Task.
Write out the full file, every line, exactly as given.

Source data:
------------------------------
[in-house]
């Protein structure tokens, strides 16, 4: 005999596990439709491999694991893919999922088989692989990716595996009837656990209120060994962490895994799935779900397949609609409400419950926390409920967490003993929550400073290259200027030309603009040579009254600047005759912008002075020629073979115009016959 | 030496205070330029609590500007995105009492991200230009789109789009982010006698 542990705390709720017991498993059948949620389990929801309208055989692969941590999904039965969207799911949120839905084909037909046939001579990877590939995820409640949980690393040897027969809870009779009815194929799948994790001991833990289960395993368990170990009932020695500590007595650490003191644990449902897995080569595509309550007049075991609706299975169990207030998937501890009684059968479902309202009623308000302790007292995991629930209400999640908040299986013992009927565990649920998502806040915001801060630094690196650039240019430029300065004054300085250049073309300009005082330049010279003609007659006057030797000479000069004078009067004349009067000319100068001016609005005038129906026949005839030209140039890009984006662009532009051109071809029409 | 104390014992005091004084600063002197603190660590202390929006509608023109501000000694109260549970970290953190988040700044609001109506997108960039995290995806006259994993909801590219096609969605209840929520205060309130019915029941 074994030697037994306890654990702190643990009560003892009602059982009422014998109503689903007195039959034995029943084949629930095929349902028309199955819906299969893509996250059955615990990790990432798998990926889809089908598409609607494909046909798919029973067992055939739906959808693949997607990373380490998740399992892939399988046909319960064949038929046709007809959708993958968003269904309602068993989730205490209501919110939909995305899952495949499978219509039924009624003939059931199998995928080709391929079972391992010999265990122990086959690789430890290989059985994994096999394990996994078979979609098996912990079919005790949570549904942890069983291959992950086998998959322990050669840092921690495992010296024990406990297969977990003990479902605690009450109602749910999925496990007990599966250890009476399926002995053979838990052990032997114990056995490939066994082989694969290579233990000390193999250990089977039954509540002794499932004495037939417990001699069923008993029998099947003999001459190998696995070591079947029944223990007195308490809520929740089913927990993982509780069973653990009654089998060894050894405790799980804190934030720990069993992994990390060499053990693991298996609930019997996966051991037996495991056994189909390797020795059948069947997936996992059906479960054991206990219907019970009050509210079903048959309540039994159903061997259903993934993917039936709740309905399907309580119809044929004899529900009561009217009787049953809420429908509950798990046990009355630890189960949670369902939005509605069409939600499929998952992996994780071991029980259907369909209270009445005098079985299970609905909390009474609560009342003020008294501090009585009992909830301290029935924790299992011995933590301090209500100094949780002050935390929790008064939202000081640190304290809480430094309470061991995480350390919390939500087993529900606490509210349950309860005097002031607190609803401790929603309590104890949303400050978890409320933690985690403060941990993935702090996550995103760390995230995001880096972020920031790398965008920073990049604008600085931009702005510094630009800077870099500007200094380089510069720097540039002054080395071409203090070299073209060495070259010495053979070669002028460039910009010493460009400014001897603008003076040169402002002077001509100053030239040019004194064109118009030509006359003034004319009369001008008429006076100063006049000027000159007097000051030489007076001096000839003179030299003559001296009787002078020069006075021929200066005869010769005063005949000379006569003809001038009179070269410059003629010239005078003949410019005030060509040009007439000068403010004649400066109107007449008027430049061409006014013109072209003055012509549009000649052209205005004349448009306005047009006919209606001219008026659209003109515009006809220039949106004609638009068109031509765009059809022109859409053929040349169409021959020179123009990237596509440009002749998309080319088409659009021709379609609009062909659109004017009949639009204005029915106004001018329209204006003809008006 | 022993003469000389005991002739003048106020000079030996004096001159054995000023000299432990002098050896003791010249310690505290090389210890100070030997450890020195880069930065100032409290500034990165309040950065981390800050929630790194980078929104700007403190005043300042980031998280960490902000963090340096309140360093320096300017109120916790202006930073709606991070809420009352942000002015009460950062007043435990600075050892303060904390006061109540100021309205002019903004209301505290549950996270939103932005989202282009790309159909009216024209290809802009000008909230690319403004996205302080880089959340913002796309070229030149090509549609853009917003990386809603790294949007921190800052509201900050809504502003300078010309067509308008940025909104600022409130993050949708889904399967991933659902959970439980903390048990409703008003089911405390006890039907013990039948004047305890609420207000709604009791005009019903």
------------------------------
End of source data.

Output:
[in-house]
């Protein structure tokens, strides 16, 4: 005999596990439709491999694991893919999922088989692989990716595996009837656990209120060994962490895994799935779900397949609609409400419950926390409920967490003993929550400073290259200027030309603009040579009254600047005759912008002075020629073979115009016959 | 030496205070330029609590500007995105009492991200230009789109789009982010006698 542990705390709720017991498993059948949620389990929801309208055989692969941590999904039965969207799911949120839905084909037909046939001579990877590939995820409640949980690393040897027969809870009779009815194929799948994790001991833990289960395993368990170990009932020695500590007595650490003191644990449902897995080569595509309550007049075991609706299975169990207030998937501890009684059968479902309202009623308000302790007292995991629930209400999640908040299986013992009927565990649920998502806040915001801060630094690196650039240019430029300065004054300085250049073309300009005082330049010279003609007659006057030797000479000069004078009067004349009067000319100068001016609005005038129906026949005839030209140039890009984006662009532009051109071809029409 | 104390014992005091004084600063002197603190660590202390929006509608023109501000000694109260549970970290953190988040700044609001109506997108960039995290995806006259994993909801590219096609969605209840929520205060309130019915029941 074994030697037994306890654990702190643990009560003892009602059982009422014998109503689903007195039959034995029943084949629930095929349902028309199955819906299969893509996250059955615990990790990432798998990926889809089908598409609607494909046909798919029973067992055939739906959808693949997607990373380490998740399992892939399988046909319960064949038929046709007809959708993958968003269904309602068993989730205490209501919110939909995305899952495949499978219509039924009624003939059931199998995928080709391929079972391992010999265990122990086959690789430890290989059985994994096999394990996994078979979609098996912990079919005790949570549904942890069983291959992950086998998959322990050669840092921690495992010296024990406990297969977990003990479902605690009450109602749910999925496990007990599966250890009476399926002995053979838990052990032997114990056995490939066994082989694969290579233990000390193999250990089977039954509540002794499932004495037939417990001699069923008993029998099947003999001459190998696995070591079947029944223990007195308490809520929740089913927990993982509780069973653990009654089998060894050894405790799980804190934030720990069993992994990390060499053990693991298996609930019997996966051991037996495991056994189909390797020795059948069947997936996992059906479960054991206990219907019970009050509210079903048959309540039994159903061997259903993934993917039936709740309905399907309580119809044929004899529900009561009217009787049953809420429908509950798990046990009355630890189960949670369902939005509605069409939600499929998952992996994780071991029980259907369909209270009445005098079985299970609905909390009474609560009342003020008294501090009585009992909830301290029935924790299992011995933590301090209500100094949780002050935390929790008064939202000081640190304290809480430094309470061991995480350390919390939500087993529900606490509210349950309860005097002031607190609803401790929603309590104890949303400050978890409320933690985690403060941990993935702090996550995103760390995230995001880096972020920031790398965008920073990049604008600085931009702005510094630009800077870099500007200094380089510069720097540039002054080395071409203090070299073209060495070259010495053979070669002028460039910009010493460009400014001897603008003076040169402002002077001509100053030239040019004194064109118009030509006359003034004319009369001008008429006076100063006049000027000159007097000051030489007076001096000839003179030299003559001296009787002078020069006075021929200066005869010769005063005949000379006569003809001038009179070269410059003629010239005078003949410019005030060509040009007439000068403010004649400066109107007449008027430049061409006014013109072209003055012509549009000649052209205005004349448009306005047009006919209606001219008026659209003109515009006809220039949106004609638009068109031509765009059809022109859409053929040349169409021959020179123009990237596509440009002749998309080319088409659009021709379609609009062909659109004017009949639009204005029915106004001018329209204006003809008006 | 022993003469000389005991002739003048106020000079030996004096001159054995000023000299432990002098050896003791010249310690505290090389210890100070030997450890020195880069930065100032409290500034990165309040950065981390800050929630790194980078929104700007403190005043300042980031998280960490902000963090340096309140360093320096300017109120916790202006930073709606991070809420009352942000002015009460950062007043435990600075050892303060904390006061109540100021309205002019903004209301505290549950996270939103932005989202282009790309159909009216024209290809802009000008909230690319403004996205302080880089959340913002796309070229030149090509549609853009917003990386809603790294949007921190800052509201900050809504502003300078010309067509308008940025909104600022409130993050949708889904399967991933659902959970439980903390048990409703008003089911405390006890039907013990039948004047305890609420207000709604009791005009019903």